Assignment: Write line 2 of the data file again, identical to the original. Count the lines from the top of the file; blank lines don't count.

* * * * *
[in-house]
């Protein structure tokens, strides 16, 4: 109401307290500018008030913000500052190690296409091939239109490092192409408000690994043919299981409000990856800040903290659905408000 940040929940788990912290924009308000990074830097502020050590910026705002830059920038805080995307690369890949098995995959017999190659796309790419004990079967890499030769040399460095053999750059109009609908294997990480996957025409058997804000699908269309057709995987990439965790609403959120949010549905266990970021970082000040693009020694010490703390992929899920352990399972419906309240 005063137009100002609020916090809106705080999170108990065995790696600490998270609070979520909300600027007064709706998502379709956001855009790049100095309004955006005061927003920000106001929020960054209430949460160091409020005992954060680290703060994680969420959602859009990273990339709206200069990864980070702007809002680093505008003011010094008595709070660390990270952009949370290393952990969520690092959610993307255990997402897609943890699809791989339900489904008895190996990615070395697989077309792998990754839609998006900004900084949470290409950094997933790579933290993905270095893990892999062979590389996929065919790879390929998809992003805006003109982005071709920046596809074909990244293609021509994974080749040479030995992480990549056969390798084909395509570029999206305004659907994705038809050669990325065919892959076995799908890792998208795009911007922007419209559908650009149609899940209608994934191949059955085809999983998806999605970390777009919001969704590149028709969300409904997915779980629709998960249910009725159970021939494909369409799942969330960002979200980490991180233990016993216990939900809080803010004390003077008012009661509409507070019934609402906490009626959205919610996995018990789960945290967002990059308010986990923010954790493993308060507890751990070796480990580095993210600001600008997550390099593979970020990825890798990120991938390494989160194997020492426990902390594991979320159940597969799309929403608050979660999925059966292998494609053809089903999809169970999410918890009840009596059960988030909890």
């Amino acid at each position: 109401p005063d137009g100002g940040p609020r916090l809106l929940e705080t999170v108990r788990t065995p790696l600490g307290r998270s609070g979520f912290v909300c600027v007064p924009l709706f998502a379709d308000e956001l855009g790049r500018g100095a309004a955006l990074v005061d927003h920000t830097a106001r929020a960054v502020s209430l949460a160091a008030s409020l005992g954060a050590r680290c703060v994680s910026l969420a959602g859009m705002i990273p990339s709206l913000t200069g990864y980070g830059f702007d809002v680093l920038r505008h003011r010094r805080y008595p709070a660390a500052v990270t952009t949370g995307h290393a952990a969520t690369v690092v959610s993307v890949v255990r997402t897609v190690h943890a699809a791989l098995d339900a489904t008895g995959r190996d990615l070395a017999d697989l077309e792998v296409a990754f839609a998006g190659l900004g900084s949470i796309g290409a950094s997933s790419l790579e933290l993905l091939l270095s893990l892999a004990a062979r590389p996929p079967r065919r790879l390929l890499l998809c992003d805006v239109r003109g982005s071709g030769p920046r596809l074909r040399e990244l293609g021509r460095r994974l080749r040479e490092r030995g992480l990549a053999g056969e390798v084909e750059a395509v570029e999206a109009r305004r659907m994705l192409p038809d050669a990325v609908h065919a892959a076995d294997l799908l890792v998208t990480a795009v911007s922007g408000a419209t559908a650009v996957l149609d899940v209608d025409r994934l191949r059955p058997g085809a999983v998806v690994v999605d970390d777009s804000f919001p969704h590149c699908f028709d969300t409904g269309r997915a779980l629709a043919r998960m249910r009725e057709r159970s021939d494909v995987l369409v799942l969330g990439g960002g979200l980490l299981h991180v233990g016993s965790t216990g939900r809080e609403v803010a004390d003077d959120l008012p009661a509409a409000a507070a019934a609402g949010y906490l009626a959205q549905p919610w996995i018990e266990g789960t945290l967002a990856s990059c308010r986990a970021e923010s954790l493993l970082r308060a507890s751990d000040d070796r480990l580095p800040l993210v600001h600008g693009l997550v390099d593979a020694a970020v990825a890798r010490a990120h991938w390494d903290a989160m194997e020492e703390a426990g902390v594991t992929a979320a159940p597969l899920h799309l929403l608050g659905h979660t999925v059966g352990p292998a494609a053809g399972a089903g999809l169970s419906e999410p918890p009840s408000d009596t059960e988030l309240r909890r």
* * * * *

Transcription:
């Protein structure tokens, strides 16, 4: 109401307290500018008030913000500052190690296409091939239109490092192409408000690994043919299981409000990856800040903290659905408000 940040929940788990912290924009308000990074830097502020050590910026705002830059920038805080995307690369890949098995995959017999190659796309790419004990079967890499030769040399460095053999750059109009609908294997990480996957025409058997804000699908269309057709995987990439965790609403959120949010549905266990970021970082000040693009020694010490703390992929899920352990399972419906309240 005063137009100002609020916090809106705080999170108990065995790696600490998270609070979520909300600027007064709706998502379709956001855009790049100095309004955006005061927003920000106001929020960054209430949460160091409020005992954060680290703060994680969420959602859009990273990339709206200069990864980070702007809002680093505008003011010094008595709070660390990270952009949370290393952990969520690092959610993307255990997402897609943890699809791989339900489904008895190996990615070395697989077309792998990754839609998006900004900084949470290409950094997933790579933290993905270095893990892999062979590389996929065919790879390929998809992003805006003109982005071709920046596809074909990244293609021509994974080749040479030995992480990549056969390798084909395509570029999206305004659907994705038809050669990325065919892959076995799908890792998208795009911007922007419209559908650009149609899940209608994934191949059955085809999983998806999605970390777009919001969704590149028709969300409904997915779980629709998960249910009725159970021939494909369409799942969330960002979200980490991180233990016993216990939900809080803010004390003077008012009661509409507070019934609402906490009626959205919610996995018990789960945290967002990059308010986990923010954790493993308060507890751990070796480990580095993210600001600008997550390099593979970020990825890798990120991938390494989160194997020492426990902390594991979320159940597969799309929403608050979660999925059966292998494609053809089903999809169970999410918890009840009596059960988030909890």